Mini Exhibition Digs Deep Into Real Meaning of Diversity

Dolorosa Sinaga's 'Homoludens - Permainan Manusia' ('Homoludens - Game for Humans') at LATAR. (JG Photo/Joy Muchtar)

By : Joy Muchtar | on 12:24 PM August 09, 2018
Category : Life & Style, Arts & Culture

Jakarta. "Celebrating Diversity #2" is a group exhibition featuring Indonesia's senior contemporary female artists – including Dolorosa Sinaga, Titarubi and Bunga Jeruk – currently running at LATAR in South Jakarta until Oct. 19.

The mini exhibition presents only 14 art works – paintings, sculptures, mixed-media – and is an oasis of calm and restrained elegance compared to other blockbuster art exhibitions and art fairs currently going on in the capital.

Veteran sculptor Dolorosa Sinaga was the one who brought forward the idea of diversity for the exhibition.

Dolorosa Sinaga with one of her sculptures, 'Tak Terjudulkan' ('Untitled'). (JG Photo/Joy Muchtar) Dolorosa Sinaga with one of her sculptures, 'Tak Terjudulkan' ('Untitled'). (JG Photo/Joy Muchtar)

Dolorosa said people in power sometimes consider the country's diversity as a threat.

"One of the major themes in my art is solidarity. It develops out of my own experiences, the devastation I felt about what happened in [the May] 1998 riots," Dolorosa said.

The artist is a known human rights and women's rights fighter and her political convictions heavily inform her works.

One of her sculptures in the exhibition, called "Untitled," describes the ideal relationship between men and women.

"Men should not be afraid of losing their pride by respecting women," Dolorosa said.

When you walk into the exhibition space, the first thing you'll see is a massive boat with a figure standing on top wearing a coat made of gold-plated nutmegs.

This impressive work – but still unfinished as the artist laments – is by Yogyakarta's Titarubi.

Titarubi's impressive, but unfinished, 'Metamorphoses'. (JG Photo/Joy Muchtar) Titarubi's impressive, but unfinished, 'Metamorphoses'. (JG Photo/Joy Muchtar)

The large scale work was inspired by the artist's research into 16th-century Indonesia.

It has so far taken Titarubi eight years of research, many trips to Maluku and even an electro-plating class to make the mixed-media piece.

Titarubi is also a fan of diversity. "I think it would be boring to be the same person all the time. We should celebrate our differences," Titarubi said.

Yani Mariani Sastranegara is a vegan artist who makes nature-themed sculptures.

"I find interesting rocks and tree branches on my mountain walks and bring them home as models for my art," Yani said.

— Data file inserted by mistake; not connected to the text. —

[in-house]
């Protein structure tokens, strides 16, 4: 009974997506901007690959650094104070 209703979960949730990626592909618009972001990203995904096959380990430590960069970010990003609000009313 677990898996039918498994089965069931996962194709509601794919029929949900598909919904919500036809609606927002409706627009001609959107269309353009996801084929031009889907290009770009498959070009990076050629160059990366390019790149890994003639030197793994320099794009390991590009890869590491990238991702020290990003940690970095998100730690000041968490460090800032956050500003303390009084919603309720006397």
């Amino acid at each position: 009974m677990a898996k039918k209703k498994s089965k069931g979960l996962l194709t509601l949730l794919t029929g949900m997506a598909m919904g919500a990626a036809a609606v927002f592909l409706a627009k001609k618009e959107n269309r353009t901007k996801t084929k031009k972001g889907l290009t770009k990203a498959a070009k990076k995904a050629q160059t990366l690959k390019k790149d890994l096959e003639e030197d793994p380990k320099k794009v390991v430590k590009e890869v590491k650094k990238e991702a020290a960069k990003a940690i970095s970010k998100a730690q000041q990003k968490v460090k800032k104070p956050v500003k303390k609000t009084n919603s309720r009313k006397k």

Vegan artist Yani Mariani Sastranegara with her 'Bait Bait Daun' ('Lyrics of the Leaves') sculpture. (JG Photo/Joy Muchtar) Vegan artist Yani Mariani Sastranegara with her 'Bait Bait Daun' ('Lyrics of the Leaves') sculpture. (JG Photo/Joy Muchtar)

Yani's "Bait Bait Daun" ("Lyrics of a Tree") is a sculpture of a tree with gold-plated leaves reaching out to the heavens.

For Yani, diversity provides a much-needed balance in life. An exhibition like this can help keep that balance. "This is where we celebrate different talents," she said.

Painter Bunga Jeruk meanwhile said recognising and fostering diversity can start with embracing one's own uniqueness.

"We are all different, even identical twins don't necessarily have the same personality," Bunga said.

Painter Bunga Jeruk and 'The Light'. (JG Photo/Joy Muchtar) Painter Bunga Jeruk and 'The Light'. (JG Photo/Joy Muchtar)

Bunga is fine with people not liking her sometimes dreamy, child-like paintings. "I want people to feel inspired when they see my work, but if they're not, it's alright. People interpret things differently," she said.

The last artist in the exhibition, Lenny Ratnasari Weichert, identifies diversity with identity.

Lenny said she's always struggled with trying to process the influences of Eastern and Western cultures in her art, and in life.

As she is Indonesian and her husband is German, Lenny's had a tough time dealing with how women are portrayed in both cultures – and how she is supposed to react to those portrayals.

Lenny Ratnasari Weichert's 'Tisik Bumi' ('Darning the Earth'). (JG Photo/Joy Muchtar) Lenny Ratnasari Weichert's 'Tisik Bumi' ('Darning the Earth'). (JG Photo/Joy Muchtar)

"Diversity makes you more respectful and understanding about everything, including people and their cultures," Lenny said.

 

Address: Ground floor of BTPN Sinaya, Jalan Dr. Ide Anak Agung Gde Agung, Kav 5.5-5.6, South Jakarta

Opening hours: 9 a.m. – 3 p.m. (Monday-Friday)

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